While Bahraini authorities are silencing activists, opposition leaders and even medical personnel in military courts, the United States Government remains silent. We have seen the US respond to the popular uprisings in Egypt and Tunisia, yet government officials so far have remained relatively silent on the crackdown in Bahrain – imposed on the streets and in the courts.
The United States’ failure to act in Bahrain represents a tragic double standard in US Middle East policies. In Obama’s May 19th speech on the Middle East and North Africa, the President won applause for rhetoric admonishing the Bahraini Monarchy’s repression of dissent, stating that “you can’t have a real dialogue when parts of the peaceful opposition are in jail.”
Politicians from across the political spectrum in the United States have been quick to hail the death of Osama bin Laden at the hands of US special forces as an act of justice. The operation may have been many things, but the exercise of the due process of law it was not.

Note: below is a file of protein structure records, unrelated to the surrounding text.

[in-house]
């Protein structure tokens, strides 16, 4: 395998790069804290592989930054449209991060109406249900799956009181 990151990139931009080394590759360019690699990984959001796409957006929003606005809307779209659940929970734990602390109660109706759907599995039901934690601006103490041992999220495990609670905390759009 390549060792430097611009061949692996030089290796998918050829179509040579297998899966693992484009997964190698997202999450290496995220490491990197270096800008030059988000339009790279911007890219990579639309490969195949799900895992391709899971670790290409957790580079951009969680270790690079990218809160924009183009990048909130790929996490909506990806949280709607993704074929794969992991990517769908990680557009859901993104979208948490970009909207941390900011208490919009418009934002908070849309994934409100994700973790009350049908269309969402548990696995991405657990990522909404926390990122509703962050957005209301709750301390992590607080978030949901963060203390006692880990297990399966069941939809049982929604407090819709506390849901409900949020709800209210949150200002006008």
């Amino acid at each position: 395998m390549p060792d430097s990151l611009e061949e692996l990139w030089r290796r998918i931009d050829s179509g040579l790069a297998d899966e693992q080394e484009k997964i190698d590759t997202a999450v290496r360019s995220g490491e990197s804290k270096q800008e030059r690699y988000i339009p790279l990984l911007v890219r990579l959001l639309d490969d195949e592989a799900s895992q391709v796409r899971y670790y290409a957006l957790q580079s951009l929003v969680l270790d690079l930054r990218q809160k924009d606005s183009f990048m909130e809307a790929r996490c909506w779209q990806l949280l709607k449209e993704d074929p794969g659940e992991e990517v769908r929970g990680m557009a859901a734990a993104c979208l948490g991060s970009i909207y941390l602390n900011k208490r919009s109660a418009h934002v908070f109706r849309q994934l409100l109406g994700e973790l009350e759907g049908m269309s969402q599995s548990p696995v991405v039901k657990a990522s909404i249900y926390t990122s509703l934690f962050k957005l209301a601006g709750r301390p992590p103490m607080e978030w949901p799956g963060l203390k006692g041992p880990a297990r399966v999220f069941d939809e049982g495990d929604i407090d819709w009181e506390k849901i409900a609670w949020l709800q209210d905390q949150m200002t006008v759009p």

The Obama administration has yet to set out the legal grounds under which the operation in Pakistan was conducted, with senior officials characterizing it variously as an act of national self-defense or a military engagement. From a legal standpoint neither framework is a particularly good fit.
What the operation to ‘kill or capture’ bin Laden resembles most closely is the kind of targeted assassination mission frequently undertaken by the Israeli Defense Forces and this begs the question, has the US now fully embraced a similar policy?
It’s rare to hear Iraq described as “heaven,” but that is how a Christian Iraqi described his hometown in northern Kurdistan after returning to the US from a trip to visit his family there. Electricity, food and clean water are in abundance, and Christians live in peace with their Kurdish neighbors.
In his speech last week, President Obama stressed the United States’ support for universal rights, including the freedom of religion “whether you live in Baghdad or Damascus; Sanaa or Tehran.”
Later in his speech, he presented Iraq as an example of how other countries in the Middle East should proceed:
“In Iraq, we see the promise of a multi-ethnic, multi-sectarian democracy. There, the Iraqi people have rejected the perils of political violence for a democratic process, even as they have taken full responsibility for their own security. Like all new democracies, they will face setbacks. But Iraq is poised to play a key role in the region if it continues its peaceful progress.”